Pragmatic Weight Management Program for Patients With Obesity and Heart Failure With Preserved Ejection Fraction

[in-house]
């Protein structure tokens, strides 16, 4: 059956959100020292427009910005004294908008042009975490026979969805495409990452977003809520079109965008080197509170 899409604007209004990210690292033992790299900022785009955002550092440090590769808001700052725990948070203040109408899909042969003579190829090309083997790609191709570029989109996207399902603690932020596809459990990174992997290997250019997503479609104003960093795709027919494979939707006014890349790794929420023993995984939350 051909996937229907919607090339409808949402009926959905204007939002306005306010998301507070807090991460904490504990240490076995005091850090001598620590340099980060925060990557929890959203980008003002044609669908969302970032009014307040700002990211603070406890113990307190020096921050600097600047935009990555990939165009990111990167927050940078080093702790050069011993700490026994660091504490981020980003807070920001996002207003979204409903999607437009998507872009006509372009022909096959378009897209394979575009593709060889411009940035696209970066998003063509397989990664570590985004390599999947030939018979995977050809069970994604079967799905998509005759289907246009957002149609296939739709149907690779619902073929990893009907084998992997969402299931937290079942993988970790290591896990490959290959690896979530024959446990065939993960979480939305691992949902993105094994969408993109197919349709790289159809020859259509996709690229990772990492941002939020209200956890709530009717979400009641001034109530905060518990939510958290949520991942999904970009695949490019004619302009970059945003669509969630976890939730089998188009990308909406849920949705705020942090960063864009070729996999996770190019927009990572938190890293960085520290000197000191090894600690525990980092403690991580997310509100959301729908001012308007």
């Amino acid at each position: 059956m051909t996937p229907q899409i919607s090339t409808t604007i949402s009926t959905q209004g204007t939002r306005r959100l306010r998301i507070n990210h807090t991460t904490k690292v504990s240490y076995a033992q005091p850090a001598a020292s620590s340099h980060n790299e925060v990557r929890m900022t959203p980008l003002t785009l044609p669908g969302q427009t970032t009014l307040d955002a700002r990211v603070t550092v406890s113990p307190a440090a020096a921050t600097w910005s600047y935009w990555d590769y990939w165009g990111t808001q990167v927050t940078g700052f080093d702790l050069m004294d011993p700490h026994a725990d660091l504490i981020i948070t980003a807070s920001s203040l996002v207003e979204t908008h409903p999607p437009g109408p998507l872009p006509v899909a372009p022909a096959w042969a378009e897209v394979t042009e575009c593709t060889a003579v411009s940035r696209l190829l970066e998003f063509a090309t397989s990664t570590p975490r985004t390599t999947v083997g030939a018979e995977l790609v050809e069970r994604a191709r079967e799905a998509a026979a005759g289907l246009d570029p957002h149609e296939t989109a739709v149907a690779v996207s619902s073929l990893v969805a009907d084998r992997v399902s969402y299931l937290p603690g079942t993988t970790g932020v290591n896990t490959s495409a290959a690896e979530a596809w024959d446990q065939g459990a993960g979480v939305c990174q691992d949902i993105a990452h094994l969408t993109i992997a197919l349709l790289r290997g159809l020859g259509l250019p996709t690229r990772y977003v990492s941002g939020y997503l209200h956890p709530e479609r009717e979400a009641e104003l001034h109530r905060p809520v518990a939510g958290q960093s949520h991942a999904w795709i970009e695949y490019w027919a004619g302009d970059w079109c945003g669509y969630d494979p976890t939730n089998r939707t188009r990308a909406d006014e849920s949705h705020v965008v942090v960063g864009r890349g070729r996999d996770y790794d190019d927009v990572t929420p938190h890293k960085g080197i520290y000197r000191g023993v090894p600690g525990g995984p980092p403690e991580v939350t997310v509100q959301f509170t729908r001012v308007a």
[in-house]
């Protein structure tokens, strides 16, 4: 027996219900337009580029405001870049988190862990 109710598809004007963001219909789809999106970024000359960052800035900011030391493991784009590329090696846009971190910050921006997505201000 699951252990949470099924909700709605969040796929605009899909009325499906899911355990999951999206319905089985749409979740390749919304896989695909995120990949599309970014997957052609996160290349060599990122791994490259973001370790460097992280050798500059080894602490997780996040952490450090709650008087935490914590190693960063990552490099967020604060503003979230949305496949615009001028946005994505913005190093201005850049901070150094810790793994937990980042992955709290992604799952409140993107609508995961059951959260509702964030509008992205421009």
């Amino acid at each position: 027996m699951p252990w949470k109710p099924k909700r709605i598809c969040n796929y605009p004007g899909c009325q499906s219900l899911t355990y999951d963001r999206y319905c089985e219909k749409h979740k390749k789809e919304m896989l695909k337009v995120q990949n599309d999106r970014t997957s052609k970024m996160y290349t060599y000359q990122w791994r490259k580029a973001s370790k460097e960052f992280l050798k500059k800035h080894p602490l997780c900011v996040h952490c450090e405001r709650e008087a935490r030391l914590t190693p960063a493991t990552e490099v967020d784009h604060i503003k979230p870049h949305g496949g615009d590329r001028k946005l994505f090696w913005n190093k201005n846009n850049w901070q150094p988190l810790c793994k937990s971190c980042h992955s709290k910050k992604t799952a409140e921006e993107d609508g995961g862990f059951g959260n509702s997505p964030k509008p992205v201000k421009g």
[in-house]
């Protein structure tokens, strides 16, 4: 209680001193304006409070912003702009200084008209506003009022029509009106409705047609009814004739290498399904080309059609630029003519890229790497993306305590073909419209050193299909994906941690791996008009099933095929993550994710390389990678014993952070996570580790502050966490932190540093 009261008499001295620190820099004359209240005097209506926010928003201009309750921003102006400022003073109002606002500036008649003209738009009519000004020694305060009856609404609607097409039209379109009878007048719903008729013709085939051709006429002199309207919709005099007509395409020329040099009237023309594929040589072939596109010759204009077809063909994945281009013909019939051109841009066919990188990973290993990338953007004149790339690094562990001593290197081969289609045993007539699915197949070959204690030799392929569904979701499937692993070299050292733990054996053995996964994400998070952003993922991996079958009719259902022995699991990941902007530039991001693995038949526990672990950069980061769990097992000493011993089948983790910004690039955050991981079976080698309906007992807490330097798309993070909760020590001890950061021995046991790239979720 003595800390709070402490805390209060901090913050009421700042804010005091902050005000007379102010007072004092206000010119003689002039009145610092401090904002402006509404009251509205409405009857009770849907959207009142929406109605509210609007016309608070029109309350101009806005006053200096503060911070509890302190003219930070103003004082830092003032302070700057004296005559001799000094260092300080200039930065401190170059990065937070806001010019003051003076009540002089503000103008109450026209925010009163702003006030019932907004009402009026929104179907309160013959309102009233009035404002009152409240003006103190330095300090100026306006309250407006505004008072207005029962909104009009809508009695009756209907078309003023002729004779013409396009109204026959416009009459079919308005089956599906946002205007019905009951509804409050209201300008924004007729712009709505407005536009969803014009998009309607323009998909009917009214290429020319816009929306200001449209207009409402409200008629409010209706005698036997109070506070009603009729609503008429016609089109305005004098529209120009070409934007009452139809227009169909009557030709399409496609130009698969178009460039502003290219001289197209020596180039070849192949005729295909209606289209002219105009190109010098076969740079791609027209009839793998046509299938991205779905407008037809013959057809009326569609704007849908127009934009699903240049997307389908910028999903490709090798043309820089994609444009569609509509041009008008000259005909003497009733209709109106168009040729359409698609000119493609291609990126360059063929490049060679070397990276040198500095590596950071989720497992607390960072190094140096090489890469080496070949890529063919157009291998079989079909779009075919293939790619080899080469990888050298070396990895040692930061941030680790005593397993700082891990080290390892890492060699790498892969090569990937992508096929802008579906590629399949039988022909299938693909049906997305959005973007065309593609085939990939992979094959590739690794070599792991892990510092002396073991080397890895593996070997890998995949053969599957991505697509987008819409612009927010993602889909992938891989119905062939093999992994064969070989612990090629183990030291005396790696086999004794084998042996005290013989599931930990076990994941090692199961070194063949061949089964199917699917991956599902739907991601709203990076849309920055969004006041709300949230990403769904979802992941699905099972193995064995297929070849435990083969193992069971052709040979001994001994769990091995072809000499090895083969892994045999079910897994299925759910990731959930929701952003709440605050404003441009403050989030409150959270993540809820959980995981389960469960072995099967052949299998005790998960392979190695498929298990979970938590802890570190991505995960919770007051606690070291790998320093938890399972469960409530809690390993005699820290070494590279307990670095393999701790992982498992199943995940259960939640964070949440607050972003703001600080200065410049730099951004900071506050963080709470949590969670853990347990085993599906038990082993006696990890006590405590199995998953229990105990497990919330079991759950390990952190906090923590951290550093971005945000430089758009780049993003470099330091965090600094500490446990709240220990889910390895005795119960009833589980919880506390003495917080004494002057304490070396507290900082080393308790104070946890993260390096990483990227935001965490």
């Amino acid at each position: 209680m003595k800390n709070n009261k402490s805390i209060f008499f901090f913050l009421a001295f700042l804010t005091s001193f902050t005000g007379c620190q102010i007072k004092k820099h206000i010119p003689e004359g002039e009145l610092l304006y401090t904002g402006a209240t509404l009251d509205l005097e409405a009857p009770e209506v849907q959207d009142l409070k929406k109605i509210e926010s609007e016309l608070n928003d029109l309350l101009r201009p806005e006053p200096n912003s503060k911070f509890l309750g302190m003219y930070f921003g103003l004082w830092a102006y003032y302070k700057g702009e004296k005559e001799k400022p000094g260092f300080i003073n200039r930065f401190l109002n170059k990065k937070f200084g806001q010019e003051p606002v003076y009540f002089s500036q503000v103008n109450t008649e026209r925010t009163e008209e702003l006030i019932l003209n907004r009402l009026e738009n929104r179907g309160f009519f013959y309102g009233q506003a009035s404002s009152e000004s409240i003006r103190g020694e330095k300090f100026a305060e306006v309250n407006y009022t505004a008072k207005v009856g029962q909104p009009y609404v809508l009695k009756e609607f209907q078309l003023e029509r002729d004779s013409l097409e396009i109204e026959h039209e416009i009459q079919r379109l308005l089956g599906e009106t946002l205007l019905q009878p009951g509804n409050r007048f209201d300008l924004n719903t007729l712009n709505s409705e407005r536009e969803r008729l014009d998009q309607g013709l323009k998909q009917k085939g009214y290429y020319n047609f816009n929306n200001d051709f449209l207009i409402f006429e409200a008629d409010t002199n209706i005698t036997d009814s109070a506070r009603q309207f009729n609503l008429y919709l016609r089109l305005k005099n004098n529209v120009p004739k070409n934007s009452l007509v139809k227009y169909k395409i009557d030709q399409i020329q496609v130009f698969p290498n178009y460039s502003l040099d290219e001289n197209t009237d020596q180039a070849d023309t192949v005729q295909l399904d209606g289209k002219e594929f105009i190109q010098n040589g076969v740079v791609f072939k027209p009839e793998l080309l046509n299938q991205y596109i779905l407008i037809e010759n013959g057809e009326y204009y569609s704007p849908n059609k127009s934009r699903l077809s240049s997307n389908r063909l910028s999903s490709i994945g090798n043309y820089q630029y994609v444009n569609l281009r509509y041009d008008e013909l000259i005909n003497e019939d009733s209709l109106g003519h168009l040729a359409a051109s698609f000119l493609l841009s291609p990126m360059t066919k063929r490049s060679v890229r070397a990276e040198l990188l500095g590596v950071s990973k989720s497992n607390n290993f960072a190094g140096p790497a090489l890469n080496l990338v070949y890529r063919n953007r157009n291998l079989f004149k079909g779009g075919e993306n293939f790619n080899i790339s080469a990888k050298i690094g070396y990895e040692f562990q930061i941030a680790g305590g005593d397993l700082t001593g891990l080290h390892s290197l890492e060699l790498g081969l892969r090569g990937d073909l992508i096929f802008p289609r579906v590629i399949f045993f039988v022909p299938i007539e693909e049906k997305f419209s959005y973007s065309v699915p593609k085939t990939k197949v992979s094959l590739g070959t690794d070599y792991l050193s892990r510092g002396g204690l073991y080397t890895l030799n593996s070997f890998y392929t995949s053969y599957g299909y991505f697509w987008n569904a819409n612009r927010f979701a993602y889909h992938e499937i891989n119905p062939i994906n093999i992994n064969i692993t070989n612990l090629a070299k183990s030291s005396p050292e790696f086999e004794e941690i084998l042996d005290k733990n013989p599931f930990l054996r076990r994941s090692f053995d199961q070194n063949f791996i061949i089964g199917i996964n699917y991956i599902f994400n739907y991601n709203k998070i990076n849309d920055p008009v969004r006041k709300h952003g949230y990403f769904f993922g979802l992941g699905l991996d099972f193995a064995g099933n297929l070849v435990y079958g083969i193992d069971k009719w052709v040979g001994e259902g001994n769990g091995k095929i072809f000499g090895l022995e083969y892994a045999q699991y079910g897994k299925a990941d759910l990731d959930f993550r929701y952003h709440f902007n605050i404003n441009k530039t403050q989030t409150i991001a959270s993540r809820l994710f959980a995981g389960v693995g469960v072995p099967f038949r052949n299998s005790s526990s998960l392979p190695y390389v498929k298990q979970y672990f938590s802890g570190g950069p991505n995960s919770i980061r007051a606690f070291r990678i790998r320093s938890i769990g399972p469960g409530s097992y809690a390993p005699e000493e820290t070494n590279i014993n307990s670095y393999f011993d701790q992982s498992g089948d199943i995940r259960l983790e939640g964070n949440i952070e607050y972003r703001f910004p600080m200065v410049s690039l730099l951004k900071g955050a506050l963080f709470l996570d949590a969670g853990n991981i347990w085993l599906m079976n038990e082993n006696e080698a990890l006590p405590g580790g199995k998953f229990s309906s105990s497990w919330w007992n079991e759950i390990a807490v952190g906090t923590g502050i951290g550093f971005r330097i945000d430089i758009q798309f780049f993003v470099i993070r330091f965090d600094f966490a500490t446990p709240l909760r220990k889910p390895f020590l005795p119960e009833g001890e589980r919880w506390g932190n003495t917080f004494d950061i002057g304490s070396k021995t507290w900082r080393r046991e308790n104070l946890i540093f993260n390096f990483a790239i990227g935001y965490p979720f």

Background Obesity is associated with heart failure with preserved ejection fraction (HFpEF). Weight loss can improve exercise capacity in HFpEF. However, previously reported methods of weight loss are impractical for widespread clinical implementation. We tested the hypothesis that an intensive lifestyle modification program would lead to relevant weight loss and improvement in functional status in patients with HFpEF and obesity. Methods and Results Patients with ejection fraction >45%, at least 1 objective criteria for HFpEF, and body mass index ≥30 kg/m2 were offered enrollment in an established 15‐week weight management program that included weekly visits for counseling, weight checks, and provision of meal replacements. At baseline, 15 weeks, and 26 weeks, Minnesota Living With Heart Failure score, 6‐minute walk distance, echocardiography, and laboratory variables were assessed. A total of 41 patients completed the study (mean body mass index, 40.8 kg/m2), 74% of whom lost >5% of their baseline body weight following the 15‐week program. At 15 weeks, mean 6‐minute walk distance increased from 223 to 281 m (P=0.001) and then decreased to 267 m at 26 weeks. Minnesota Living With Heart Failure score improved from 59.9 to 37.3 at 15 weeks (P<0.001) and 37.06 at 26 weeks. Changes in weight correlated with change in Minnesota Living With Heart Failure score (r=0.452; P=0.000) and 6‐minute walk distance (r=−0.388; P<0.001). Conclusions In a diverse population of patients with obesity and HFpEF, clinically relevant weight loss can be achieved with a pragmatic 15‐week program. This is associated with significant improvements in quality of life and exercise capacity.